Former White House top Russia adviser Fiona Hill testified Thursday that it is "not credible" that EU Ambassador Gordon Sondland did not understand that the investigation President Trump was pushing for into Ukrainian natural gas company Burisma was equivalent to an investigation of the Bidens.

The exchange:

REP. MALONEY: "I thought you said it was obvious to you. Excuse me."
HILL: "It was obvious to me, correct."
MALONEY: "It was obvious Burisma meant Bidens."
HILL: "Yes, it was."
MALONEY: "You treated that as an easy thing to understand. Mr. Morrison figured it out with a single Google search. Is it credible to you that Mr. Sondland was completely in the dark about this all summer?  I mean you had an argument about it."
HILL: "It is not credible to me that he was oblivious."

Why it matters: Sondland and former U.S. special envoy to Ukraine Kurt Volker both testified that they did not understand the Burisma investigation to be related to the Bidens until September, when the White House released the transcript of a phone call showing Trump discussed the Bidens with Ukrainian President Volodymyr Zelensky.

  • This is in spite of the fact that Rudy Giuliani was frequently tweeted and appearing on Fox News to push allegations about the Bidens and Burisma.
  • Sondland and Volker both said that if they had known Trump was pushing for an investigation of his domestic political rival, they would have objected.

The big picture: One of the main takeaways from Hill's testimonies is that she had a conflict with Sondland over his claim that he was working on Ukraine policy at Trump's direction.

  • Hill testified that Sondland claimed to be reporting directly to the president and other senior White House officials to pursue a "domestic political errand" — investigations linked to the Biden family's business dealings in Ukraine — while National Security Council staff focused on traditional foreign policy.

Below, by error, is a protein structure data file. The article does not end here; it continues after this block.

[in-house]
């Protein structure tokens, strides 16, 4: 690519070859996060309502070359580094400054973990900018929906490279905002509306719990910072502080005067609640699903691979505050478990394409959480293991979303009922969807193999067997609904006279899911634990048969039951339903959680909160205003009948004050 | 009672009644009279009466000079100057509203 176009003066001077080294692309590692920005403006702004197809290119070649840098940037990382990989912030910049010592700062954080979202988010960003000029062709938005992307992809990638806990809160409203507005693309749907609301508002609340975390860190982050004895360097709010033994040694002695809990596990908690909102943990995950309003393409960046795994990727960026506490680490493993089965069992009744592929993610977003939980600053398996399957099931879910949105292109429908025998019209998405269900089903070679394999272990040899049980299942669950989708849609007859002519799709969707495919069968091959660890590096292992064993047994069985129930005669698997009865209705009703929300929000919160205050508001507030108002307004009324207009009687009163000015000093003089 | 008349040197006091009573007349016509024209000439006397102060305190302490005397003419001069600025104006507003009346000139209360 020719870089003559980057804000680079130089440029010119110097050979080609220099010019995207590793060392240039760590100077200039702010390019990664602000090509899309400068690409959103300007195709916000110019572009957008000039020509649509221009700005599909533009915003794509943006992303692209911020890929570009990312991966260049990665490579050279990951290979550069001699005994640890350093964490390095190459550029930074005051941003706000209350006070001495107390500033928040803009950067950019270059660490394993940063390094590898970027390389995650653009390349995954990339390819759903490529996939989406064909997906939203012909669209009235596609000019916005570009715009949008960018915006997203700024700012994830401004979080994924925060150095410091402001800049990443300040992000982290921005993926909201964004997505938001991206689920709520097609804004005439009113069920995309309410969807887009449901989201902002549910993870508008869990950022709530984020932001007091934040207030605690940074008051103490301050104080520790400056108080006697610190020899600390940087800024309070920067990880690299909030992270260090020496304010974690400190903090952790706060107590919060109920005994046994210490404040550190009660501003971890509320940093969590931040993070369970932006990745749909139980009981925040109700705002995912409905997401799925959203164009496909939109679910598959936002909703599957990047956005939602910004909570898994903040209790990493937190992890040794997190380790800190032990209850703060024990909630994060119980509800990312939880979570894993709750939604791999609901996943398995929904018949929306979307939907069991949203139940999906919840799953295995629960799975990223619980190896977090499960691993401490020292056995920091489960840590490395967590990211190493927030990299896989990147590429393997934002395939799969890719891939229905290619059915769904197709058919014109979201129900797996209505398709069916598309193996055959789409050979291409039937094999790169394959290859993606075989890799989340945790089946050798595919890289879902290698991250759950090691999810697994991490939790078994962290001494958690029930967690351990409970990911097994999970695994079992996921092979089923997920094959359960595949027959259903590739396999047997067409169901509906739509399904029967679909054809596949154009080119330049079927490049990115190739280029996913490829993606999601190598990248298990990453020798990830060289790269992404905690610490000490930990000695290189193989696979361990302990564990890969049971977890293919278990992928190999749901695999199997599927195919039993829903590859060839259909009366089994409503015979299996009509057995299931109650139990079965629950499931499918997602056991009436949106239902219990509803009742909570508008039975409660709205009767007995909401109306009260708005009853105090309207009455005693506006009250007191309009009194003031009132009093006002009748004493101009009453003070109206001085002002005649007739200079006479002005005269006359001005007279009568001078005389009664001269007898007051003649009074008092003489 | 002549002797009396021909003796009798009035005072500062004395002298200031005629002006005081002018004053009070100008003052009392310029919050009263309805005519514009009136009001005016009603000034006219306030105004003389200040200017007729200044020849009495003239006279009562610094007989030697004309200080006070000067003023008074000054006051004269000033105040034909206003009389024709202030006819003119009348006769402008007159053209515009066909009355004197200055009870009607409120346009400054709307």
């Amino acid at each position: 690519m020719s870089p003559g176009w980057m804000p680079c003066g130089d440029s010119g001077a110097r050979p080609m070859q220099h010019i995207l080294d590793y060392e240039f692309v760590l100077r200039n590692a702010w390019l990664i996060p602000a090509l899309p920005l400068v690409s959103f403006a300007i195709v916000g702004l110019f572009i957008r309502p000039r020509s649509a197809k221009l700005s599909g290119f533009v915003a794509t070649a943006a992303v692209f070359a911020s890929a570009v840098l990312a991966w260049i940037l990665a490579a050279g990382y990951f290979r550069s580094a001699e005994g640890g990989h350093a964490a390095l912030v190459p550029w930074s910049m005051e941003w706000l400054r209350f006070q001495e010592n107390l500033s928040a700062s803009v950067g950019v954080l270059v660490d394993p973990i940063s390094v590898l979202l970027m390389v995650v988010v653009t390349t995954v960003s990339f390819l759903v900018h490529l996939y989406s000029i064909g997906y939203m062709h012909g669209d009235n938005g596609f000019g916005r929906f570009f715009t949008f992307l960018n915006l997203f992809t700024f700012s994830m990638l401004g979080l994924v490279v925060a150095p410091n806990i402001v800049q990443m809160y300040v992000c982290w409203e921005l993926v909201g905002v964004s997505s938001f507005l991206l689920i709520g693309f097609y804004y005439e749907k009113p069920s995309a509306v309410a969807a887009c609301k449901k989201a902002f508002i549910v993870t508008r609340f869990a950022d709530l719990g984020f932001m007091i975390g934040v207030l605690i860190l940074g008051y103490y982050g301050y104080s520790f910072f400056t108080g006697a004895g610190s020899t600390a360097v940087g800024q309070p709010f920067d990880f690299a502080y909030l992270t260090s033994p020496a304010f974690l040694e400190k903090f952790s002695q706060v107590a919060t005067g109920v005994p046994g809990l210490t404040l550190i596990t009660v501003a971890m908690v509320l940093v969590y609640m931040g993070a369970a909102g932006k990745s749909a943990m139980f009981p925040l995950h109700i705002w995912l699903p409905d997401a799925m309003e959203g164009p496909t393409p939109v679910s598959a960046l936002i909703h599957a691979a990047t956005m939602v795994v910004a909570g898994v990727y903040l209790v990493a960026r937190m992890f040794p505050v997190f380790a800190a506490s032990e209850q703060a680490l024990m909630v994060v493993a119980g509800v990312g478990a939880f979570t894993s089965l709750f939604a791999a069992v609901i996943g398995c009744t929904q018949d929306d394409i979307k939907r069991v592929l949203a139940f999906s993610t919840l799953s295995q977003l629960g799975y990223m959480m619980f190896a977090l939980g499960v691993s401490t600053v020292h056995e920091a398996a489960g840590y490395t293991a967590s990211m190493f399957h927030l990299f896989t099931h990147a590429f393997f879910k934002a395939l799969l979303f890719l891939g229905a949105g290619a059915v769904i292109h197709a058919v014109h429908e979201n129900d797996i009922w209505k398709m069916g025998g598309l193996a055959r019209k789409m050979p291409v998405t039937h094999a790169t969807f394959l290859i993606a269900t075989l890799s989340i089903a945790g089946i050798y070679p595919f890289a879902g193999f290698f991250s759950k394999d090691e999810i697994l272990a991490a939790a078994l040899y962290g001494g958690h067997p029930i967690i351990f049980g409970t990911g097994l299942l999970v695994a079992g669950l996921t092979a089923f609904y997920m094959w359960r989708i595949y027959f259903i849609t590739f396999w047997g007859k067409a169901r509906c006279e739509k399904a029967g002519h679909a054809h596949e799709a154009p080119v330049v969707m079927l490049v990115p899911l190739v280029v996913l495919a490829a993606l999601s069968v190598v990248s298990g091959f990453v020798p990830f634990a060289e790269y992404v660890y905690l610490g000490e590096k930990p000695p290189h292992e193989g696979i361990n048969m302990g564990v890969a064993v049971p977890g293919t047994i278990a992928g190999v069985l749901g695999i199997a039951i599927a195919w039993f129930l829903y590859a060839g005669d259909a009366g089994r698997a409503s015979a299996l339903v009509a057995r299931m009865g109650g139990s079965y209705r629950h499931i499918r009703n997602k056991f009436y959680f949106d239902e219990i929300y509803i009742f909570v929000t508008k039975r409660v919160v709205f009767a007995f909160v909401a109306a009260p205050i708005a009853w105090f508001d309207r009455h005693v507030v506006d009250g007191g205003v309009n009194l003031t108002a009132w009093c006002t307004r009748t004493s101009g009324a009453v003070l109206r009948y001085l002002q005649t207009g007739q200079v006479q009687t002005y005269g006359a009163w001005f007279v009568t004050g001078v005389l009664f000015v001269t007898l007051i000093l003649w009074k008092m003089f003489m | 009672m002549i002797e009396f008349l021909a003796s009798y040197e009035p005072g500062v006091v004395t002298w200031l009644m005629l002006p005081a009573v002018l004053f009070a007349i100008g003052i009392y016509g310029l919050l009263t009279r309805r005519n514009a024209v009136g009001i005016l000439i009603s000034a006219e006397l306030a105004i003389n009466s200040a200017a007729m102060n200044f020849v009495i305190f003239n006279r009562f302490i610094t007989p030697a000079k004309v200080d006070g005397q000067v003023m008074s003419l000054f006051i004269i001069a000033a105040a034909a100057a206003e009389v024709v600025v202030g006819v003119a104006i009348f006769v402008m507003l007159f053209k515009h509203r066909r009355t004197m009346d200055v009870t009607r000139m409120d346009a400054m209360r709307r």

Go deeper: More highlights from Hill's and David Holmes' testimony

Go deeper

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U.S. threatens to veto UN peacekeeping in Lebanon over Hezbollah concerns

Peacekeepers with Lebanese troops in southern Lebanon. Photo: Jalaa Marey/AFP via Getty

The Trump administration is threatening to veto a resolution to extend the UN's long-standing peacekeeping mission in southern Lebanon if its mandate isn't changed, Israeli and U.S. officials tell me.

Why it matters: The U.S. is the main funder of the UN Interim Force in Lebanon (UNIFIL), which has an annual budget of $250 million. The veto threat is a tactical move, and part of a broader effort to put pressure on Iran and its proxy in Lebanon, Hezbollah.

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Coronavirus dashboard

Illustration: Annelise Capossela/Axios

  1. Global: Total confirmed cases as of 10:30 a.m. ET: 20,388,408 — Total deaths: 743,599— Total recoveries: 12,616,973Map.
  2. U.S.: Total confirmed cases as of 10:30 a.m. ET: 5,150,590 — Total deaths: 164,681 — Total recoveries: 1,714,960 — Total tests: 63,252,257Map.
  3. Business: U.S. already feeling effects of ending unemployment benefits — U.S. producer prices rose last month by the most since October 2018.
  4. Public health: America is flying blind on its coronavirus response.

Trump congratulates QAnon conspiracy theorist on GOP runoff win

Photo: Brendan Smialowski/AFP via Getty Images

President Trump on Wednesday tweeted congratulations to Marjorie Taylor Greene, a vocal QAnon conspiracy theorist who won the Republican nomination in Georgia's deep-red 14th Congressional District runoff.

Why it matters: The president's approval illustrates how the once-fringe conspiracy theory has gained ground within the GOP. Greene is among the at least 11 GOP candidates for Congress who have openly supported or defended the QAnon movement or some of its tenets, per Axios' Jacob Knutson.